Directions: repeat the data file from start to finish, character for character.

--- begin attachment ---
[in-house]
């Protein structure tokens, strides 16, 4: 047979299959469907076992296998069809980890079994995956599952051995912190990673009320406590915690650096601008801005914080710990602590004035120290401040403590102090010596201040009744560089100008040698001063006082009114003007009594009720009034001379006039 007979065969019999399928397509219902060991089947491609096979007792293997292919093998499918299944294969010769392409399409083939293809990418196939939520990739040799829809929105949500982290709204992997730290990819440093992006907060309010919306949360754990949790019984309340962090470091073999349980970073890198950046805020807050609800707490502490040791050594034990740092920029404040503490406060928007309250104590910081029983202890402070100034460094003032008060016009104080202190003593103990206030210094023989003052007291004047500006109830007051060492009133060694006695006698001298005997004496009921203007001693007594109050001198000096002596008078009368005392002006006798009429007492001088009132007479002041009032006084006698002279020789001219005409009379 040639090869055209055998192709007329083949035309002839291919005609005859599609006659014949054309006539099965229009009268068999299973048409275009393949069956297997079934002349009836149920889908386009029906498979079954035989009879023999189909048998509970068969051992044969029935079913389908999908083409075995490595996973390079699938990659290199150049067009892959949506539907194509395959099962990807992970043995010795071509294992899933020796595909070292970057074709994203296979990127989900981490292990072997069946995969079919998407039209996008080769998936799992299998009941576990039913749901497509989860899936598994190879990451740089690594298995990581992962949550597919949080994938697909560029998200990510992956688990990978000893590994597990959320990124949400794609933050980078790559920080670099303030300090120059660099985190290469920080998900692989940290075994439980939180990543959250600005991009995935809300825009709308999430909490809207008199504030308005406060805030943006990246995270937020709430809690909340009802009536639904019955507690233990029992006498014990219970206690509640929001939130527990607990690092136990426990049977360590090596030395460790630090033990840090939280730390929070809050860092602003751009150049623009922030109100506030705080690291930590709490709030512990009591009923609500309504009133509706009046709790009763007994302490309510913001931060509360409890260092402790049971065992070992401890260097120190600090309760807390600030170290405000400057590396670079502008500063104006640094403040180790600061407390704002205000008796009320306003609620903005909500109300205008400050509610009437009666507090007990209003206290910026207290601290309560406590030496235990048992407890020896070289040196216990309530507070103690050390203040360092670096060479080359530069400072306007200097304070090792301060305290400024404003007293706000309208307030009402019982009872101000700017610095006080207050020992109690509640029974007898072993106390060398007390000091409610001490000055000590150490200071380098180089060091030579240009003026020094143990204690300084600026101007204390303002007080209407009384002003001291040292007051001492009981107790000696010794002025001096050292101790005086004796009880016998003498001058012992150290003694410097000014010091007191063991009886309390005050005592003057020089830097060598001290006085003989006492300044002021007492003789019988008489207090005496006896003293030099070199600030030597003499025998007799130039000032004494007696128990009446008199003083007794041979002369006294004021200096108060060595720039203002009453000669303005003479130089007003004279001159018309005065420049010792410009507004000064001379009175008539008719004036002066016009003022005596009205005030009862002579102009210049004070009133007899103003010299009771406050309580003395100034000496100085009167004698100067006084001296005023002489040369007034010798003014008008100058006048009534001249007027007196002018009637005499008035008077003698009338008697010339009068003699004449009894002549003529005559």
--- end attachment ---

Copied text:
[in-house]
């Protein structure tokens, strides 16, 4: 047979299959469907076992296998069809980890079994995956599952051995912190990673009320406590915690650096601008801005914080710990602590004035120290401040403590102090010596201040009744560089100008040698001063006082009114003007009594009720009034001379006039 007979065969019999399928397509219902060991089947491609096979007792293997292919093998499918299944294969010769392409399409083939293809990418196939939520990739040799829809929105949500982290709204992997730290990819440093992006907060309010919306949360754990949790019984309340962090470091073999349980970073890198950046805020807050609800707490502490040791050594034990740092920029404040503490406060928007309250104590910081029983202890402070100034460094003032008060016009104080202190003593103990206030210094023989003052007291004047500006109830007051060492009133060694006695006698001298005997004496009921203007001693007594109050001198000096002596008078009368005392002006006798009429007492001088009132007479002041009032006084006698002279020789001219005409009379 040639090869055209055998192709007329083949035309002839291919005609005859599609006659014949054309006539099965229009009268068999299973048409275009393949069956297997079934002349009836149920889908386009029906498979079954035989009879023999189909048998509970068969051992044969029935079913389908999908083409075995490595996973390079699938990659290199150049067009892959949506539907194509395959099962990807992970043995010795071509294992899933020796595909070292970057074709994203296979990127989900981490292990072997069946995969079919998407039209996008080769998936799992299998009941576990039913749901497509989860899936598994190879990451740089690594298995990581992962949550597919949080994938697909560029998200990510992956688990990978000893590994597990959320990124949400794609933050980078790559920080670099303030300090120059660099985190290469920080998900692989940290075994439980939180990543959250600005991009995935809300825009709308999430909490809207008199504030308005406060805030943006990246995270937020709430809690909340009802009536639904019955507690233990029992006498014990219970206690509640929001939130527990607990690092136990426990049977360590090596030395460790630090033990840090939280730390929070809050860092602003751009150049623009922030109100506030705080690291930590709490709030512990009591009923609500309504009133509706009046709790009763007994302490309510913001931060509360409890260092402790049971065992070992401890260097120190600090309760807390600030170290405000400057590396670079502008500063104006640094403040180790600061407390704002205000008796009320306003609620903005909500109300205008400050509610009437009666507090007990209003206290910026207290601290309560406590030496235990048992407890020896070289040196216990309530507070103690050390203040360092670096060479080359530069400072306007200097304070090792301060305290400024404003007293706000309208307030009402019982009872101000700017610095006080207050020992109690509640029974007898072993106390060398007390000091409610001490000055000590150490200071380098180089060091030579240009003026020094143990204690300084600026101007204390303002007080209407009384002003001291040292007051001492009981107790000696010794002025001096050292101790005086004796009880016998003498001058012992150290003694410097000014010091007191063991009886309390005050005592003057020089830097060598001290006085003989006492300044002021007492003789019988008489207090005496006896003293030099070199600030030597003499025998007799130039000032004494007696128990009446008199003083007794041979002369006294004021200096108060060595720039203002009453000669303005003479130089007003004279001159018309005065420049010792410009507004000064001379009175008539008719004036002066016009003022005596009205005030009862002579102009210049004070009133007899103003010299009771406050309580003395100034000496100085009167004698100067006084001296005023002489040369007034010798003014008008100058006048009534001249007027007196002018009637005499008035008077003698009338008697010339009068003699004449009894002549003529005559």